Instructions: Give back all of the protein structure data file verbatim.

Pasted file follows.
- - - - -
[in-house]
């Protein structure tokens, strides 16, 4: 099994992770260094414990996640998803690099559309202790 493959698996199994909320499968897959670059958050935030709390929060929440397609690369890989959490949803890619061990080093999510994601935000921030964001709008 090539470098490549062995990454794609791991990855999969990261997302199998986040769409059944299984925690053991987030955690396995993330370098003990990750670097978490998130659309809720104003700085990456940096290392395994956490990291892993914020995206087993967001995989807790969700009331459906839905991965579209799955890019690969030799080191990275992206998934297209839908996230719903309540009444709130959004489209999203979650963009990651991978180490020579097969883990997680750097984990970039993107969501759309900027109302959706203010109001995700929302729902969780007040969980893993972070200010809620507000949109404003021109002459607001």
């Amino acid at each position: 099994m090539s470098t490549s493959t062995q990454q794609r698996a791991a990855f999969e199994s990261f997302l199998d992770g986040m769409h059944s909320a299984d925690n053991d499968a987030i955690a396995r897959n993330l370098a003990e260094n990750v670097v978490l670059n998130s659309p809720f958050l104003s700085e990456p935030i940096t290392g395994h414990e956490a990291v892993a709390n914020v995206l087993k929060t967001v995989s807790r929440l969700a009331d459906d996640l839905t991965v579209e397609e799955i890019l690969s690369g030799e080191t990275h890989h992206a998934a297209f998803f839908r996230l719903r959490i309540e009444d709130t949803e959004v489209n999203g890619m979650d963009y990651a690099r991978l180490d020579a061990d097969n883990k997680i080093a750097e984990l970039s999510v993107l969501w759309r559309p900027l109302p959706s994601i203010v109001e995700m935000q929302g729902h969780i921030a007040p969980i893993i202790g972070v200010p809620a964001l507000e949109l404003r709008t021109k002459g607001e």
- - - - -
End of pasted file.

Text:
[in-house]
């Protein structure tokens, strides 16, 4: 099994992770260094414990996640998803690099559309202790 493959698996199994909320499968897959670059958050935030709390929060929440397609690369890989959490949803890619061990080093999510994601935000921030964001709008 090539470098490549062995990454794609791991990855999969990261997302199998986040769409059944299984925690053991987030955690396995993330370098003990990750670097978490998130659309809720104003700085990456940096290392395994956490990291892993914020995206087993967001995989807790969700009331459906839905991965579209799955890019690969030799080191990275992206998934297209839908996230719903309540009444709130959004489209999203979650963009990651991978180490020579097969883990997680750097984990970039993107969501759309900027109302959706203010109001995700929302729902969780007040969980893993972070200010809620507000949109404003021109002459607001």
């Amino acid at each position: 099994m090539s470098t490549s493959t062995q990454q794609r698996a791991a990855f999969e199994s990261f997302l199998d992770g986040m769409h059944s909320a299984d925690n053991d499968a987030i955690a396995r897959n993330l370098a003990e260094n990750v670097v978490l670059n998130s659309p809720f958050l104003s700085e990456p935030i940096t290392g395994h414990e956490a990291v892993a709390n914020v995206l087993k929060t967001v995989s807790r929440l969700a009331d459906d996640l839905t991965v579209e397609e799955i890019l690969s690369g030799e080191t990275h890989h992206a998934a297209f998803f839908r996230l719903r959490i309540e009444d709130t949803e959004v489209n999203g890619m979650d963009y990651a690099r991978l180490d020579a061990d097969n883990k997680i080093a750097e984990l970039s999510v993107l969501w759309r559309p900027l109302p959706s994601i203010v109001e995700m935000q929302g729902h969780i921030a007040p969980i893993i202790g972070v200010p809620a964001l507000e949109l404003r709008t021109k002459g607001e």